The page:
Transforming trouble

An early triple bogey could have ruined Craig Stevens' week almost before it got started, but he refused to let it. The PGA Club Professional from Georgia rebounded with a blistering 32 on the back nine and finished the day in the top 20.


After a 40 on his front nine Thursday, Craig Stevens rebounded with a stellar 32 on the back. (Montana Pritchard/The PGA of America)

By John Kim, Coordinating Producer

BENTON HARBOR, Mich. -- Prior to the start of the 73rd Senior PGA Championship presented by Kitchen Aid, PGA Club Professional Craig Stevens said he'd been eyeing this opportunity for years. So imagine how deflating his early triple bogey could have been.

But those who know "Lumpy," as his friends affectionately refer to him, knew his determination and talent would not allow that one early misstep to define his Senior PGA Championship debut.

"Oh, no question, it was disappointing," Stevens said after his round. "I had just bogeyed a fairly simple par-5 hole on No. 5 and then to have that happen."

On No. 6, after a perfect drive, Stevens blocked his approach shot into the hazard, something he attributed to a momentary "loss of focus." He was able to find his ball and made the decision he could play his ball out. Three shots later, he was out -- leading to what could have been a crippling triple and leaving him 5 over par after only six holes.

"I could either pack it in or remind myself I had a lot of golf to play," Stevens explained, "and I never pack it in. I knew there were plenty of holes left to turn it around."

Stevens went on to par the seventh, birdie the eighth and just miss another birdie on the ninth to go out with a 4-over 40. With the winds starting to blow harder and the already difficult track awaiting the rest of the field, it seemed that staying around that number would give him a chance to play on the weekend. But the PGA Director of Instruction at Brookstone Golf and Country Club in Acworth, Ga., did one better than that. Actually, he did eight better.

Starting with a birdie on the infamous 10th hole and then adding two more birdies (on No. 12 and No. 15) without one blemish on the back nine, Stevens came in with a 32 -- the lowest score by any player on the closing nine of the first round. His first-round total of 72 (+1) left him tied for 17th and only four shots off the lead.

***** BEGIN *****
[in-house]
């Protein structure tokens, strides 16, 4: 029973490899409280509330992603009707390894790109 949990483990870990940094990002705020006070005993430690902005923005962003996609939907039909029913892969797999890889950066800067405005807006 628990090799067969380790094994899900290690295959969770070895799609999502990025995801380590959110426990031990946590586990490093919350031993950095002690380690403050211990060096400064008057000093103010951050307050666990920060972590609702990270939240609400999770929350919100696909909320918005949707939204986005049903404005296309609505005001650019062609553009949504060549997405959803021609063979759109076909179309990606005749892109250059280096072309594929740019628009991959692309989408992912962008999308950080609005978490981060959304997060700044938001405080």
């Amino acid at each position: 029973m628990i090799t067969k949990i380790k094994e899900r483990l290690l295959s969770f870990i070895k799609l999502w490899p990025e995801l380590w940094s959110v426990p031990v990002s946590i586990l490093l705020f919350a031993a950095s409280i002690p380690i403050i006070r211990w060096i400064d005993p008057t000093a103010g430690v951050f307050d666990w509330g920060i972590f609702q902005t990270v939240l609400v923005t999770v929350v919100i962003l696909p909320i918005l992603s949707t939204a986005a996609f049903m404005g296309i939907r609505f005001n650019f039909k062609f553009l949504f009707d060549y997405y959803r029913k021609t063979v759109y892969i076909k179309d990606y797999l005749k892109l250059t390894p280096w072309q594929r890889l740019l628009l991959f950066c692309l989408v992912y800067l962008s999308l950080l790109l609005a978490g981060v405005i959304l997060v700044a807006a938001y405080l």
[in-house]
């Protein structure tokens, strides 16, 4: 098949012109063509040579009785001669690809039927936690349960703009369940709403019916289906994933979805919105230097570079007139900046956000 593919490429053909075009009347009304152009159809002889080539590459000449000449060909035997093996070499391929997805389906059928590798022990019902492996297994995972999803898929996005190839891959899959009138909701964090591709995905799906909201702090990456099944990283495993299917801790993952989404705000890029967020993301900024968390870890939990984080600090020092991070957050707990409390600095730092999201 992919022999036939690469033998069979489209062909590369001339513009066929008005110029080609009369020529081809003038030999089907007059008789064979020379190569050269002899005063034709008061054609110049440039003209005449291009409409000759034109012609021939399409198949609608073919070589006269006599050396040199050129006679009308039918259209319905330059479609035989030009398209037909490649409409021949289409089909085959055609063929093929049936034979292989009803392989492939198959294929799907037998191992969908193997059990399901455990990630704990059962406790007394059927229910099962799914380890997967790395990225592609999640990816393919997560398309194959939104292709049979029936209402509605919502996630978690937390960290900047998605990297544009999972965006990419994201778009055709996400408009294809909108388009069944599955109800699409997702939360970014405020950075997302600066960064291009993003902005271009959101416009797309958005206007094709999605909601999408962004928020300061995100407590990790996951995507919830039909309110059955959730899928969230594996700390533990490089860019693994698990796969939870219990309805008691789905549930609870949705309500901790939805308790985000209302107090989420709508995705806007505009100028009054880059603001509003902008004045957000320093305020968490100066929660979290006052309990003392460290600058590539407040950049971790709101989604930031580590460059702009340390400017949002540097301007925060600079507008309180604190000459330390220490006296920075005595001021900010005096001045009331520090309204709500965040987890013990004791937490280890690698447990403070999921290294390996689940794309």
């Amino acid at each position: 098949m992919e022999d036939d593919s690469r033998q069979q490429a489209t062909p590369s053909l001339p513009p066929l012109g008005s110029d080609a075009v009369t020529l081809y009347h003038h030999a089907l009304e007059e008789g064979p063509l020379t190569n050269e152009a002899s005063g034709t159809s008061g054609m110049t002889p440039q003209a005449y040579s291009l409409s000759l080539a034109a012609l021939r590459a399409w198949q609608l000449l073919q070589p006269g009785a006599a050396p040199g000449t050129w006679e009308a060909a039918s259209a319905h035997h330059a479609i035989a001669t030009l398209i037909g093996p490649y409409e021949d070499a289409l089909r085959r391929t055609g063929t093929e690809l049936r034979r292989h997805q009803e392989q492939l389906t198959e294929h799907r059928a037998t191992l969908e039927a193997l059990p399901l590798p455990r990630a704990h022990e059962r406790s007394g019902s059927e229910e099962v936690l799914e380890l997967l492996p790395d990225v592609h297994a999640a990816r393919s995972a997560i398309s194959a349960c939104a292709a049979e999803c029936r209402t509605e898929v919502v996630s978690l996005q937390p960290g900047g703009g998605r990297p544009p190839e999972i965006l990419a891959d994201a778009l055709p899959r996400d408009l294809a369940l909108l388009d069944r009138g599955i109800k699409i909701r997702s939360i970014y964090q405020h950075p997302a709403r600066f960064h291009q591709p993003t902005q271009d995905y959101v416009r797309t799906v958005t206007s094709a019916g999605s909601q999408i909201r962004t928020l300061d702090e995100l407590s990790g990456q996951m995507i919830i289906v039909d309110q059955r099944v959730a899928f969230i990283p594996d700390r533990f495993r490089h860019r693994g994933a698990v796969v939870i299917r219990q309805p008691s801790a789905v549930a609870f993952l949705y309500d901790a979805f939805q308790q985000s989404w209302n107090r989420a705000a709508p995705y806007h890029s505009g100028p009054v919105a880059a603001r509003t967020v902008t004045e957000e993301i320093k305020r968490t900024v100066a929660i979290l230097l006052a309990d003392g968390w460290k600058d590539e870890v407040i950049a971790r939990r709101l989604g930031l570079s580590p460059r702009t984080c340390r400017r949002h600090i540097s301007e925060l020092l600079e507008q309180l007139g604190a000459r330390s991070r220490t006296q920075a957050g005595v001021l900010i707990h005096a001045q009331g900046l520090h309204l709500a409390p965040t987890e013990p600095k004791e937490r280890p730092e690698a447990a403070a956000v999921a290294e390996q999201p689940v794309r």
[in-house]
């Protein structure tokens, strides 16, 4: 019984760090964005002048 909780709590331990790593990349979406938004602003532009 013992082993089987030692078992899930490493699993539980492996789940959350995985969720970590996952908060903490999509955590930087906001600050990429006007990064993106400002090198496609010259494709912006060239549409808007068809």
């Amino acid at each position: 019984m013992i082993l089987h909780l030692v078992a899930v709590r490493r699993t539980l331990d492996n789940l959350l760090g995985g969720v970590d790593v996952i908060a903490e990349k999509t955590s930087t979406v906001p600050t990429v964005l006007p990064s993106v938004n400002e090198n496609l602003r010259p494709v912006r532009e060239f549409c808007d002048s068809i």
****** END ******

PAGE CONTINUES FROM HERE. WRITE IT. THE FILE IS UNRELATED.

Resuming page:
"I hit it well," was Stevens’s explanation, "not just on the back but really all day. Just that one bad hole, that one bad swing. But I hit 13 greens, only took 30 putts. That one swing aside, it really could have been special."

But Stevens doesn’t regret anything. In fact, he's anxious to get back at it on Friday.

"I got a good break today with the wind (gusts up to 25 mph approached for the afternoon wave), and tomorrow the wind is supposed to lay down a bit in the afternoon. (Stevens' tee time on Friday is a scheduled 2:20 p.m.) I like this course. It fits my game, it fits my eye. I'm having a blast."

Stevens, who has played in three PGA Championships, now has the opportunity to make his first Senior PGA Championship the most memorable event he's ever played.

"I can't wait," he smiled. "I'm having so much fun."

Other PGA Club Professionals who fared well include George Forster (+1), the PGA Head Professional at Radnor Valley Country Club in Villanova, Pa.; and Bill Britton (+2), the PGA Direction of Instruction at Trump National Golf Club in Colts Neck, N.J.

Several others are in contention to make the cut once the field is paired down to the low 70 scores (and ties).

Overall, 43 PGA Club Professionals took part in Thursday’s first round. They qualified to compete by finishing in the top 35 at the PGA Senior Professional National Championship and by special invitation by the PGA of America.